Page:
Star Trek homeSkip to main content
SearchGo To Dashboard

Roxann Dawson's New Directions

Roxann Dawson's New Directions

When you think of Roxann Dawson and Star Trek, do you think of her more as B’Elanna Torres on Voyager or as the director of the Voyager episodes “Riddles” and “Workforce, Part 2” and 10 episodes of Enterprise, including “The Andorian Incident,” “Bounty,” “E2” and “Awakening”? These days, no question about it, Dawson thinks of herself as a director more so than as an actress. Since Voyager faded to black 10 years ago this month, she’s devoted her time to behind-the-scenes work, calling the shots on not just Enterprise, but also Crossing Jordan, Cold Case (which she also produced), Lost, Heroes, The Closer, The Mentalist and The Good Wife. caught up with Dawson last week for an exclusive conversation in which she looked back at her time on Voyager, discussed her evolution into a director and previewed her upcoming projects.

How much does it boggle your mind that it’s been 10 years already that Voyager has been off the air?

Dawson: Well, it doesn’t surprise me because I just look at my kids. They were babies when I did Star Trek and now they’re getting so big. I think that’s the bigger shock.

How do you look back on your Voyager experience?

Dawson: Oh, it was a major highlight of my life. I went into Voyager and I’d just gotten married. I came out of Voyager and I had two kids and I’d started directing. It was a great experience doing it and a great transitional experience, too. I loved it. I look back on it with great fondness.

Is never again too soon when it comes to the makeup?

Dawson: (Laughs) That was more annoying than anything else, but it wasn’t terrifying or anything like that. I wouldn’t want to do it again, though.

How satisfied were you with the arc that you got play out as B’Elanna?

Dawson: I was extremely satisfied. I thought that they never forgot about B’Elanna. If you look at her, from her first episode through all her transitions, internally, as a couple with Tom, as a member of the crew, it was great. She grew, she changed. She wasn’t perfect. She failed and recovered. I never felt like they left her on the sidelines. I think she continued to change and grow through all seven seasons.

Was there anything that either went unexplored or that you wanted to see more of when it comes to the character?

Dawson: I’m sure I could come up with several things if I were to think about it more, but just talking now, what would B’Elanna and Tom have been like with a three-year-old? What would they have been like back on Earth and not in the confined environment of Voyager? Those would have been interesting things to explore, but the series ended before we could get to any of that. I’d like to think she’s still loving Tom and still battling it out with him, and trying to make the relationship and their family work. I’m sure, if the show continued, there would always have been drama between them just because of the nature of who the characters were, and that’s all good.  But in terms of what we did on the show itself, I think we covered a lot of ground.

Who from the old days are you still in touch with?

Dawson: I just emailed with Picardo yesterday, actually. I talked to Tim Russ a while back. Who else have I seen recently? Robbie (Duncan McNeill) and I communicate. We were actually across the street from each other at Warner Bros. when I was doing Cold Case and he was doing Chuck. Robbie is the one I’ve probably kept the most in touch with. And I see everyone else once in a while, usually at the conventions. Also, because I’m directing, I run into a lot of the Star Trek crew. There’s a lot of overlapping and it’s a small world, the different people who show up on the crews of the shows I come in to do.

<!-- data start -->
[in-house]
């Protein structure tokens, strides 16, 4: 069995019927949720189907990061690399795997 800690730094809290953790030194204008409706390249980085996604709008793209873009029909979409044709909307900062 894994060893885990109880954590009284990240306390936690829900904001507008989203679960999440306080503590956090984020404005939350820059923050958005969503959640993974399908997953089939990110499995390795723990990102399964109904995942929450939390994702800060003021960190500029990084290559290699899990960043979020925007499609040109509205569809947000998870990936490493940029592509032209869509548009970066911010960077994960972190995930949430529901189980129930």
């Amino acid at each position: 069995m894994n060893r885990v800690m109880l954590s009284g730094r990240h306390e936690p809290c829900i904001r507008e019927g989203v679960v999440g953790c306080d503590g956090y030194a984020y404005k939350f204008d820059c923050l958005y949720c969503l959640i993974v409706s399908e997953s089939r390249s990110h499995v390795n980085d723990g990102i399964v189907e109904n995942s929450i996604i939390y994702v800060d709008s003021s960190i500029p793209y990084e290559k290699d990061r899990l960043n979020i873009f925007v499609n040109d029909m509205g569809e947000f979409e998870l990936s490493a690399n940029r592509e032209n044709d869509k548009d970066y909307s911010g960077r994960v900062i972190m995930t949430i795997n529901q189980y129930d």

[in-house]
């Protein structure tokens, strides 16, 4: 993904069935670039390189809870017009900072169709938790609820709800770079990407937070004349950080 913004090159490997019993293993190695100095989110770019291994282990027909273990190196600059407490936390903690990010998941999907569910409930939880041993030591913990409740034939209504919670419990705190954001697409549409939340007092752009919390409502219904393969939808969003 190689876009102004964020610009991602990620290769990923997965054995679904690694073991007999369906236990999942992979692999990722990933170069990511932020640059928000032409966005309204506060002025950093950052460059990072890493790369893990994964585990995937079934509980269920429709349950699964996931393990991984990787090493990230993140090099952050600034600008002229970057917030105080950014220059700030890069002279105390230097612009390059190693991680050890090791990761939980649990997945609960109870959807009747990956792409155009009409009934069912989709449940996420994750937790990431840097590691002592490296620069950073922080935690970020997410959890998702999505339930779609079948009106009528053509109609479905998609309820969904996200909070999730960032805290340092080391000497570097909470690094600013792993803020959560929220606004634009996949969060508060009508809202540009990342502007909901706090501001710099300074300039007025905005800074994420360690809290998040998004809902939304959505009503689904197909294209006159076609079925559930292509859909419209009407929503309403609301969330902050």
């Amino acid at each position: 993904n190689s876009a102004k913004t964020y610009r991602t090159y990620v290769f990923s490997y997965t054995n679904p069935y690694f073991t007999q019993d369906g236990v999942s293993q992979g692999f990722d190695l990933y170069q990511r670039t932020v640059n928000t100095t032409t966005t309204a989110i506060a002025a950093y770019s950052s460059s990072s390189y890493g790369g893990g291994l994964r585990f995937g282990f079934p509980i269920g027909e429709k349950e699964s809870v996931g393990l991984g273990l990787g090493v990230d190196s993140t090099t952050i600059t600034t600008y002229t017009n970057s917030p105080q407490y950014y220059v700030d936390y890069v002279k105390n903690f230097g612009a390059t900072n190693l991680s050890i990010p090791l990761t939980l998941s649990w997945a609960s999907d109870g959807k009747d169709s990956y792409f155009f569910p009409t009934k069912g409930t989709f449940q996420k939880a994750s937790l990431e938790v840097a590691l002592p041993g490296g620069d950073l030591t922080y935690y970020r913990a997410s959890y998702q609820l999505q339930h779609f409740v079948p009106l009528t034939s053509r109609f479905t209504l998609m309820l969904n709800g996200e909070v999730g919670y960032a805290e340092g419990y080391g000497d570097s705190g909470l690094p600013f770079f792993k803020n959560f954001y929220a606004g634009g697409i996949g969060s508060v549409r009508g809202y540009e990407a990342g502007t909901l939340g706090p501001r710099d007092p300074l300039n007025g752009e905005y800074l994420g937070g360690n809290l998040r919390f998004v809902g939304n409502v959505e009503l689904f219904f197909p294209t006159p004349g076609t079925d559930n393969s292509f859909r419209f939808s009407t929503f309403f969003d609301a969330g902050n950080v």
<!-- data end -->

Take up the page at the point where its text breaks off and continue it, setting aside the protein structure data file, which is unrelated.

You started your directing career while still on Voyager. What do you remember of the day that Rick Berman gave you the OK to direct your first show?

Dawson: Actually, more importantly, I remember when he handed me my second episode, because he said something I’ll never forget. We were at some function and I was very curious as to whether he thought I did a good job on my first one and was ever going to give me another chance. He came up to me and said, “So, I’m going to give you another opportunity to fail.”

Was that a compliment or a diss?

Dawson: I don’t know. I don’t know. I think it was sort of a compliment, but I think he was giving me another opportunity and saying, “There’s nothing guaranteed. You did OK on this one, but you could fail on the next one.” So I think it was a “Don’t get too full of yourself” kind of thing.

When was the last time you saw your two episodes? And how do they hold up?

Dawson: You know, I haven’t seen them in a long time. My kids are just at the age where they’re starting to look at the DVDs. So maybe I’ll look over their shoulders at some point. They just brought in the first season, so that’s what they’re watching.

You went on to direct 10 episodes of Enterprise. Which one or two of those were you personally fondest of?

Dawson: Did I really do 10?

Yes, you did.

Dawson: Wow. You know, I think it’d be “The Andorian Incident.” That was my first episode and it’s my favorite, I think. I think we were just starting to define that world and it was so much fun to be at the inception and to really explore what the series was going to be like and look like. That one stands out in my head. But I enjoyed my time there with all of those episodes. They were a lot of fun.

Tomorrow, in part two of our interview, Roxann Dawson talks more about directing, fills us in on what she's doing now and addresses her thoughts on whether or not there will ever be a Voyager reunion movie.